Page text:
Invasive Species Compendium

Detailed coverage of invasive species threatening livelihoods and the environment worldwide

Abstract

Functional validation of target-site resistance mutations against sodium channel blocker insecticides (SCBIs) via molecular modeling and genome engineering in Drosophila.

Abstract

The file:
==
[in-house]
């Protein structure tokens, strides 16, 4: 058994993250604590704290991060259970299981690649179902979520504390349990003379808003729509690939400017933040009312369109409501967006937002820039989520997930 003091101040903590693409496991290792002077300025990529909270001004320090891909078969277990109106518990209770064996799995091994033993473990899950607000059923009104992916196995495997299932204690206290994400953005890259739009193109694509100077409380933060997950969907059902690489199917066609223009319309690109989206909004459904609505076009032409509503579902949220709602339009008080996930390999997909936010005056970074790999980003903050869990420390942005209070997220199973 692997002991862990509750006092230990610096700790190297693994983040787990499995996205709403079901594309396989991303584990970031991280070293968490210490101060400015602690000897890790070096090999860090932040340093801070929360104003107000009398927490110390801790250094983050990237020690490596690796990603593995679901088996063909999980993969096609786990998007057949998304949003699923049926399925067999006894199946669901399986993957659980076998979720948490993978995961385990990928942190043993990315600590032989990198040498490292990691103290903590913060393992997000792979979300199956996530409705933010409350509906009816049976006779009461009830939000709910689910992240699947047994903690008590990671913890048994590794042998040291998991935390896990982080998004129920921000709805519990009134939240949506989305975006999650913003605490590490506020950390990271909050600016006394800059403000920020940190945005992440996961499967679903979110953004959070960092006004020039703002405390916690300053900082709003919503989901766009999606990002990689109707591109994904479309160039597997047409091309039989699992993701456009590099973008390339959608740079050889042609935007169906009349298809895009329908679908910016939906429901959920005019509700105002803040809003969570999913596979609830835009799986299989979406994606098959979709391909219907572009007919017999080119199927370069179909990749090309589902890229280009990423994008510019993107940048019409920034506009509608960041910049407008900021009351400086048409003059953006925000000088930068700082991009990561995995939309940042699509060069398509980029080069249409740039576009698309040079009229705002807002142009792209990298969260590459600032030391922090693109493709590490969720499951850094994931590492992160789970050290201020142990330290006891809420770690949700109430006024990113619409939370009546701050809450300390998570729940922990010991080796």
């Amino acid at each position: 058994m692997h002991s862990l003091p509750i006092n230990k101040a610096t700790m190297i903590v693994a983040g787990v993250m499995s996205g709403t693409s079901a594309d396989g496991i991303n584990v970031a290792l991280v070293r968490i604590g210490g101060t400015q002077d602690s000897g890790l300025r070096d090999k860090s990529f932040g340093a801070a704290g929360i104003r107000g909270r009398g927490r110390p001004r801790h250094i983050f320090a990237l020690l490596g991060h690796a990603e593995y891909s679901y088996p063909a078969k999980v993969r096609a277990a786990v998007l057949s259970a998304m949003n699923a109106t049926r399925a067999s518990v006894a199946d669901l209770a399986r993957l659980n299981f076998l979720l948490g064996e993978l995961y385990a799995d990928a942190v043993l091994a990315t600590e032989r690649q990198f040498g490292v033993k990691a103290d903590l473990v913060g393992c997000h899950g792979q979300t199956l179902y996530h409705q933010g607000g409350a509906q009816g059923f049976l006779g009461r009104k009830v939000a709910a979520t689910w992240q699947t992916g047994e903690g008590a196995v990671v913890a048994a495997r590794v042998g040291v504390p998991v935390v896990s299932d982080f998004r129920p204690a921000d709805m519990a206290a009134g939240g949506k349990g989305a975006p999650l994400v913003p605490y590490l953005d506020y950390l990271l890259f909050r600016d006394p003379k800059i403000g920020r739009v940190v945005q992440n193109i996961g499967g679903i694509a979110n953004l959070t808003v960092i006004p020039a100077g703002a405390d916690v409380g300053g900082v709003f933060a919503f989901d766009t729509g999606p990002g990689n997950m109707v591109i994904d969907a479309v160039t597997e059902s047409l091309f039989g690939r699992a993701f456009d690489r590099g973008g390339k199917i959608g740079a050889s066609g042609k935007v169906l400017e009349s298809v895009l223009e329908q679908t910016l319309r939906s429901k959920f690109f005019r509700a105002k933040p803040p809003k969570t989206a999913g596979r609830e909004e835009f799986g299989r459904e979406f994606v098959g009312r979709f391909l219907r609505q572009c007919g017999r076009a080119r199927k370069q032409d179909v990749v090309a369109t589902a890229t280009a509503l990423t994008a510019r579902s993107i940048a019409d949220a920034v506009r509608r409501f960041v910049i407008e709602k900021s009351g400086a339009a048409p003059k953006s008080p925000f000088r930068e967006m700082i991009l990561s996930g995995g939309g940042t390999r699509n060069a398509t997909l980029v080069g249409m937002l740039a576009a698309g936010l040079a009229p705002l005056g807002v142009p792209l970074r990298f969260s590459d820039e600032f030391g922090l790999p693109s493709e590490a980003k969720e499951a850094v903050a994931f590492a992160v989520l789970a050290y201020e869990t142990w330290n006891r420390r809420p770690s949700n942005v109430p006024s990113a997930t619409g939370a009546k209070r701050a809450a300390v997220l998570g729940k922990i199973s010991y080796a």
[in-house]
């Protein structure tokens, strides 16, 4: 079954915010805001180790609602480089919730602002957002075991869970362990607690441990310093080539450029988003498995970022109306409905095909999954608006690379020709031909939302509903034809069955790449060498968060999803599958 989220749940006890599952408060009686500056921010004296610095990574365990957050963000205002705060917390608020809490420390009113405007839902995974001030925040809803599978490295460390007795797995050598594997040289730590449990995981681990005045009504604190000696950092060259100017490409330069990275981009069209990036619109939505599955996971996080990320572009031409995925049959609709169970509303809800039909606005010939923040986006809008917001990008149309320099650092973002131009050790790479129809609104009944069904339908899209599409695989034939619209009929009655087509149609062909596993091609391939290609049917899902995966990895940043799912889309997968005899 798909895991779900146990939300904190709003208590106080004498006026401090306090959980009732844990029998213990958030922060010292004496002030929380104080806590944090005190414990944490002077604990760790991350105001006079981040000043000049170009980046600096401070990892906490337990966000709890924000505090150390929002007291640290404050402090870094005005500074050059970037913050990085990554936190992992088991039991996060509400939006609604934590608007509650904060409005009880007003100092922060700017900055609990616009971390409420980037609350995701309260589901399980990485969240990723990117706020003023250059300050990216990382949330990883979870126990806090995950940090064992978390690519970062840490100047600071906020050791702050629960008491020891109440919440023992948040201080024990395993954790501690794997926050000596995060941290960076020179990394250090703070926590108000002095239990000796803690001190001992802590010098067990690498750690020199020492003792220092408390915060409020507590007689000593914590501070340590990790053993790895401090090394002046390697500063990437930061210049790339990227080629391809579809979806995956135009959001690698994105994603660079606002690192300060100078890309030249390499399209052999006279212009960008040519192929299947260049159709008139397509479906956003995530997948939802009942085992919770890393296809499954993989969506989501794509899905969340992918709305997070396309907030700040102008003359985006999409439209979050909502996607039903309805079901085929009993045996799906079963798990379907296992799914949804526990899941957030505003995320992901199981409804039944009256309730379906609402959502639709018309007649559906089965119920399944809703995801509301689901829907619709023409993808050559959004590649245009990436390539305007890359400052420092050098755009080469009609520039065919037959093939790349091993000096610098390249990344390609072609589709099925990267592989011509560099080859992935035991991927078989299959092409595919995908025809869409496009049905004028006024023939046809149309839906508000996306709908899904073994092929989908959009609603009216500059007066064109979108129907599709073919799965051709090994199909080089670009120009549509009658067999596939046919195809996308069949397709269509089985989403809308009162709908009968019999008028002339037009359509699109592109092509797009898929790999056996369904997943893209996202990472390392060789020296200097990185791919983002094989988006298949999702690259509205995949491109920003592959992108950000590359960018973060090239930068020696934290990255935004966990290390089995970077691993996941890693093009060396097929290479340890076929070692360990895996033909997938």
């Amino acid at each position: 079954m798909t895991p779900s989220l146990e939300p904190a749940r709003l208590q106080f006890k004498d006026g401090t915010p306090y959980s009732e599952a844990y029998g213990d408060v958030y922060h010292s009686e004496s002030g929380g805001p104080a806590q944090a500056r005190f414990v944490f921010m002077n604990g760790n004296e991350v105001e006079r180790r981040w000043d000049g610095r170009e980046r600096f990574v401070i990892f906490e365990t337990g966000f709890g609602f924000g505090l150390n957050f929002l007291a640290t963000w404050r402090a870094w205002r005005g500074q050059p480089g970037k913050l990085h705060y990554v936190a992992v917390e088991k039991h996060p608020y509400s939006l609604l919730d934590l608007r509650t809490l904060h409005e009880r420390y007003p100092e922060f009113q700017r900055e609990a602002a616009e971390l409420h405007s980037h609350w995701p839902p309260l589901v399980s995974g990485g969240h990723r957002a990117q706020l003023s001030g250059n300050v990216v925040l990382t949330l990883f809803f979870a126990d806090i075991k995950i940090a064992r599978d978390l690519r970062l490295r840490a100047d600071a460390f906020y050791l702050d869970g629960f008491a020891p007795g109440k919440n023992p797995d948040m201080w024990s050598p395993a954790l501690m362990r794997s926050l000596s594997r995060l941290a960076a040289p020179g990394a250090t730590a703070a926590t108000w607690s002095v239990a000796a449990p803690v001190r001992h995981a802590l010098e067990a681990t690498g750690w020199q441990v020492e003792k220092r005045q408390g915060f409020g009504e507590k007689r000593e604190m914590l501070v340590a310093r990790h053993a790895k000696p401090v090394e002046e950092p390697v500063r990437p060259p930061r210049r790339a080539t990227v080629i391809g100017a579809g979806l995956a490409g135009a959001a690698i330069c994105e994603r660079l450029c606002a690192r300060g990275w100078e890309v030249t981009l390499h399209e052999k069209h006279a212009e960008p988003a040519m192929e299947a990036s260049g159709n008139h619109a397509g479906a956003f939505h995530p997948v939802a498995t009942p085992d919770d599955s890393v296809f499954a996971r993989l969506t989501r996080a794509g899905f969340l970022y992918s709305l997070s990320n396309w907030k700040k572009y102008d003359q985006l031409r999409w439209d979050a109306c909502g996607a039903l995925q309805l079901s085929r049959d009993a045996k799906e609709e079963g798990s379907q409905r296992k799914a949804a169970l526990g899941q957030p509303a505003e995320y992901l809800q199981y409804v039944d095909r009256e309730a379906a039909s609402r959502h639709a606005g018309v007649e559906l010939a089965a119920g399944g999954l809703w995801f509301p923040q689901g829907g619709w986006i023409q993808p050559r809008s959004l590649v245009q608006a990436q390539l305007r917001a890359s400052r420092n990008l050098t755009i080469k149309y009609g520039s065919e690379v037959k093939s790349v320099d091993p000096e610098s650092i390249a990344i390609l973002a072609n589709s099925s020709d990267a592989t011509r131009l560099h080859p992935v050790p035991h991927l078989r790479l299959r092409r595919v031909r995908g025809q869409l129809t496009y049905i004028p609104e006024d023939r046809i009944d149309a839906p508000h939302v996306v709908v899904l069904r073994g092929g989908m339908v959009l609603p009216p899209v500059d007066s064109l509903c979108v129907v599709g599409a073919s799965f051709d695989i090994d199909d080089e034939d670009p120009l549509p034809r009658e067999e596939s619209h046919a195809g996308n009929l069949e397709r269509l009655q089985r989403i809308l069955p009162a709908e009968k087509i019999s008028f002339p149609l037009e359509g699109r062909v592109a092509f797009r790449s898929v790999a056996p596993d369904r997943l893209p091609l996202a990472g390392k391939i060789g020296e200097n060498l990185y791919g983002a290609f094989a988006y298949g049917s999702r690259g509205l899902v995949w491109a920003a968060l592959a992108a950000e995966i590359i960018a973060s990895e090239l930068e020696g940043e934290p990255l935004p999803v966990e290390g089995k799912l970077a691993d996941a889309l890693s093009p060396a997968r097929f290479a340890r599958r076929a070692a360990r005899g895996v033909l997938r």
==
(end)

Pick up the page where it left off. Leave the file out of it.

Sodium channel blocker insecticides (SCBIs) like indoxacarb and metaflumizone offer an alternative insecticide resistance management (IRM) strategy against several pests that are resistant to other compounds. However, resistance to SCBIs has been reported in several pests, in most cases implicating metabolic resistance mechanisms, although in certain indoxacarb resistant populations of Plutella xylostella and Tuta absoluta, two mutations in the domain IV S6 segment of the voltage-gated sodium channel, F1845Y and V1848I have been identified, and have been postulated through in vitro electrophysiological studies to contribute to target-site resistance. In order to functionally validate in vivo each mutation in the absence of confounding resistance mechanisms, we have employed a CRISPR/Cas9 strategy to generate strains of Drosophila melanogaster bearing homozygous F1845Y or V1848I mutations in the para (voltage-gated sodium channel) gene. We performed toxicity bioassays of these strains compared to wild-type controls of the same genetic background. Our results indicate both mutations confer moderate resistance to indoxacarb (RR: 6-10.2), and V1848I to metaflumizone (RR: 8.4). However, F1845Y confers very strong resistance to metaflumizone (RR: >3400). Our molecular modeling studies suggest a steric hindrance mechanism may account for the resistance of both V1848I and F1845Y mutations, whereby introducing larger side chains may inhibit metaflumizone binding.